(PhysOrg.com) -- Physicists have set a new world record for the smallest writing, with features of letters as small as 0.3 nanometers, or roughly one third of a billionth of a meter. The accomplishment demonstrates that information can be stored more densely than previously thought. The research was conducted at the Stanford Institute for Materials and Energy Sciences (SIMES), a joint institute of Stanford University and the U.S. Department of Energy's SLAC National Accelerator Laboratory.
In achieving this feat, Stanford researchers have reclaimed bragging rights for creating the world’s smallest writing, a distinction the university first gained in 1985 and lost in 1990.
The researchers encoded the letters "S" and "U" (as in Stanford University) within the interference patterns formed by quantum electron waves on the surface of a sliver of copper. The wave patterns even project a tiny hologram of the data, which can be viewed with a powerful microscope.
"How densely can you encode information on a computer chip?" said Hari Manoharan the assistant professor of physics who directed the work of physics graduate student Chris Moon and other researchers. "The assumption has been that basically the ultimate limit is when one atom represents one bit, and then there's no more room—in other words it's impossible to scale down below the level of atoms. But in this experiment we’ve stored some 35 bits per electron to encode each letter. So one bit per atom is no longer the limit for information density."
The quest for small writing has played a role in the development of nanotechnology for 50 years, beginning decades before "nano" became a household word. During a now-legendary talk in 1959, the remarkable physicist Richard Feynman argued that there were no physical barriers preventing machines and circuitry from being shrunk drastically. He called his talk, "There's Plenty of Room at the Bottom."
Feynman offered a $1,000 prize for anyone who could find a way to rewrite a page from an ordinary book in text 25,000 times smaller than the usual size (a scale at which the entire contents of the Encyclopedia Britannica would fit on the head of a pin). He held onto his money until 1985, when he mailed a check to Stanford grad student Tom Newman, who, working with Electrical Engineering Professor Fabian Pease, used electron beam lithography to engrave the opening page of Dickens' A Tale of Two Cities in such small print that it could be read only with an electron microscope.
That record held until 1990, when IBM researchers famously spelled out the letters of their company name by arranging 35 individual xenon atoms.
Now, in a paper published online Sunday in the journal Nature Nanotechnology, the researchers describe how they’ve created letters one fortieth the size of the original prize winning effort and less than one quarter of the size of the IBM initials.
Working in a vibration-proof basement lab, Manoharan and Moon began their writing project with a scanning tunneling microscope, a device that not only sees objects at a very small scale but can also be used to move around individual atoms. The team used it to drag single carbon monoxide molecules into a desired pattern on a copper chip the size of a fingernail.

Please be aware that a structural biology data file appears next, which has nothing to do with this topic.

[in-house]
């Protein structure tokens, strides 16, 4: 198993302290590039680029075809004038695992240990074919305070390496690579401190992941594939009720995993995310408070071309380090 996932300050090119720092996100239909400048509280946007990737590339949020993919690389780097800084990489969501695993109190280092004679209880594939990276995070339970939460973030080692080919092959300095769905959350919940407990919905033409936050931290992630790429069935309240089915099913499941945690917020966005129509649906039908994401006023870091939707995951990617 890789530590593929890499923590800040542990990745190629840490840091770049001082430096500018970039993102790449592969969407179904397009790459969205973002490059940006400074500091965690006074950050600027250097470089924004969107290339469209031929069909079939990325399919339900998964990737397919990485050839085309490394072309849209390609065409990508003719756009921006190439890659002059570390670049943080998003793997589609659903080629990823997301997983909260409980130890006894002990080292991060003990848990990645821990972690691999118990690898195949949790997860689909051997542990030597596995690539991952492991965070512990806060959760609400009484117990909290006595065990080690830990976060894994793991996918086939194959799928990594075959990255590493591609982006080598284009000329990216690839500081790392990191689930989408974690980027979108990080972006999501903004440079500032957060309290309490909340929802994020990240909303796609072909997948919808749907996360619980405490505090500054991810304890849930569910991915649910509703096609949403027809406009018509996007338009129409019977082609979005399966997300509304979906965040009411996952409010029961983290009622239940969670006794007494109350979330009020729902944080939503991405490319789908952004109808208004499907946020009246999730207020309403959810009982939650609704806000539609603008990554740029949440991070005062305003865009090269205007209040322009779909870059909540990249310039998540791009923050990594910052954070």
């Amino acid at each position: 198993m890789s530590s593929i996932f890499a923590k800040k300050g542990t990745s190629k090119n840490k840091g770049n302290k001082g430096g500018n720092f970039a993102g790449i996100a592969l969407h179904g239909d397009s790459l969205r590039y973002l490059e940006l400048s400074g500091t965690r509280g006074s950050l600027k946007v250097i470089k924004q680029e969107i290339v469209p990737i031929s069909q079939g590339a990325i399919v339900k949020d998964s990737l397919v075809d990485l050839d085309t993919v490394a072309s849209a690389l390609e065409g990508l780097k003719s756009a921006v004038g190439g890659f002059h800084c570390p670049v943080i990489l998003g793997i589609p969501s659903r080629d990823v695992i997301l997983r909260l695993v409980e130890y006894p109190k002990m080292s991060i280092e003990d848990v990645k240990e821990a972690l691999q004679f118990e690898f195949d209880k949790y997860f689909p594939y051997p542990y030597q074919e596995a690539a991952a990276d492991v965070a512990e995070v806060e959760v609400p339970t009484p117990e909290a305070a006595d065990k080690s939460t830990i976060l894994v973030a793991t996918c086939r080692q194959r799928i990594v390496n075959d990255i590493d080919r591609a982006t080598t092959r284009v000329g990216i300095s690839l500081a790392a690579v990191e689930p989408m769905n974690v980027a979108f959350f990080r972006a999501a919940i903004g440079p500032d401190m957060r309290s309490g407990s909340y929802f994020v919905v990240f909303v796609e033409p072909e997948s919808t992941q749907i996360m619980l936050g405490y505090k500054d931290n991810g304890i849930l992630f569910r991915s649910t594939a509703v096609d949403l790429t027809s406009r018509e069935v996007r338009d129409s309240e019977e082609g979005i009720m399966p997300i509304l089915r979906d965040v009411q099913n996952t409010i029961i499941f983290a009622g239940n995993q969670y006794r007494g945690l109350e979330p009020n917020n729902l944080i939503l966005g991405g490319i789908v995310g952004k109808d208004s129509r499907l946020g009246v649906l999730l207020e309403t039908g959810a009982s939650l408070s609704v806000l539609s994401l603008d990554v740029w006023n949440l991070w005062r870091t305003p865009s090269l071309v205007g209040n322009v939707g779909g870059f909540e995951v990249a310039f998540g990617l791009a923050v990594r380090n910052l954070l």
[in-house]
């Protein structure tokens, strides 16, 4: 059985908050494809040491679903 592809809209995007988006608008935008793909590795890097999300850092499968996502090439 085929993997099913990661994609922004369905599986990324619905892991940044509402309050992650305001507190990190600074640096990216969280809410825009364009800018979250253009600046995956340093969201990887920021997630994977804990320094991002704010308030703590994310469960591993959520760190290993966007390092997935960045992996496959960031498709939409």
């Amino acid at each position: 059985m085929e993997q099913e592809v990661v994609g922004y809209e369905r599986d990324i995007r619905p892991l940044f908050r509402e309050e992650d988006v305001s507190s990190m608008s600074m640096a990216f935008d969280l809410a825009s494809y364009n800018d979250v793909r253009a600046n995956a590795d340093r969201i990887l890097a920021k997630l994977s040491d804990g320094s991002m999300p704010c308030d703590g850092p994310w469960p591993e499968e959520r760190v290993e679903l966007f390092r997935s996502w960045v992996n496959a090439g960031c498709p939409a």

On the two-dimensional surface of the copper, electrons zip around, behaving as both particles and waves, bouncing off the carbon monoxide molecules the way ripples in a shallow pond might interact with stones placed in the water. The ever-moving waves interact with the molecules and with each other to form standing "interference patterns" that vary with the placement of the molecules.
By altering the arrangement of the molecules, the researchers can create different waveforms, effectively encoding information for later retrieval. To encode and read out the data at unprecedented density, the scientists have devised a new technology, Electronic Quantum Holography.
In a traditional hologram, laser light is shined on a 2-dimensional image and a ghostly 3D object appears. In the new holography, the 2-dimensional "molecular holograms" are illuminated not by laser light but by the electrons that are already in the copper in great abundance. The resulting "electronic object" can be read with the scanning tunneling microscope.
Several images can be stored in the same hologram, each created at a different electron wavelength. The researchers read them separately, like stacked pages of a book. The experience, Moon said, is roughly analogous to an optical hologram that shows one object when illuminated with red light and a different object in green light.
For Manoharan, the true significance of the work lies in storing more information in less space. ""We miniaturized their size so drastically that we ended up with the smallest writing in history. And we write the letters so small that the bits that comprise them are subatomic in size," he said. "There's a grand new horizon below, in the subatomic regime. Indeed, there's even more room at the bottom than we ever imagined."
In addition to Moon and Manoharan, authors of the Nature Nanotechnology paper, "Quantum Holographic Encoding in a Two-Dimensional Electron Gas," are physics graduate student Laila Mattos, electrical engineering graduate student Brian Foster and applied physics graduate student Gabriel Zeltzer.
The research was supported by the Office of Basic Energy Sciences within the Department of Energy Office of Science, the Office of Naval Research, the National Science Foundation, and the Stanford-IBM Center for Probing the Nanoscale.
Provided by Stanford University
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